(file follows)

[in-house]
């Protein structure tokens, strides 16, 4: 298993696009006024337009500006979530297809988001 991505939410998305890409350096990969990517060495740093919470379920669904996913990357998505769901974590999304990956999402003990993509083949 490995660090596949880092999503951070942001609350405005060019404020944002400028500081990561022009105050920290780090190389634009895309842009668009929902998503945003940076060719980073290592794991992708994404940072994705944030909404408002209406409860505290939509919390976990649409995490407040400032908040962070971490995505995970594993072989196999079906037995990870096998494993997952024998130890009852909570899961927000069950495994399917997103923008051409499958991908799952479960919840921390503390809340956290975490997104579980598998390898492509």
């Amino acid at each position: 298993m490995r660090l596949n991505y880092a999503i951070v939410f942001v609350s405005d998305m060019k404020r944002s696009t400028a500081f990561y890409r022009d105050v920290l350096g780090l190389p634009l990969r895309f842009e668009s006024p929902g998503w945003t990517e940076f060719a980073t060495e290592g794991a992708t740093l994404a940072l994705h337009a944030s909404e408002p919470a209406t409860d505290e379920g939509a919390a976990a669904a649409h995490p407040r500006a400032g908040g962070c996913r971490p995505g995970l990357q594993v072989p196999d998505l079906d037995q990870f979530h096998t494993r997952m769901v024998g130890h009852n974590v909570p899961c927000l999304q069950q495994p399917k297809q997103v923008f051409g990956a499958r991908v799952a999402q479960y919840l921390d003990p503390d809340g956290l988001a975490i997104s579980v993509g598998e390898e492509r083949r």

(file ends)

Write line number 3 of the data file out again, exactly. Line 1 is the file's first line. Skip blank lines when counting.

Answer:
């Amino acid at each position: 298993m490995r660090l596949n991505y880092a999503i951070v939410f942001v609350s405005d998305m060019k404020r944002s696009t400028a500081f990561y890409r022009d105050v920290l350096g780090l190389p634009l990969r895309f842009e668009s006024p929902g998503w945003t990517e940076f060719a980073t060495e290592g794991a992708t740093l994404a940072l994705h337009a944030s909404e408002p919470a209406t409860d505290e379920g939509a919390a976990a669904a649409h995490p407040r500006a400032g908040g962070c996913r971490p995505g995970l990357q594993v072989p196999d998505l079906d037995q990870f979530h096998t494993r997952m769901v024998g130890h009852n974590v909570p899961c927000l999304q069950q495994p399917k297809q997103v923008f051409g990956a499958r991908v799952a999402q479960y919840l921390d003990p503390d809340g956290l988001a975490i997104s579980v993509g598998e390898e492509r083949r």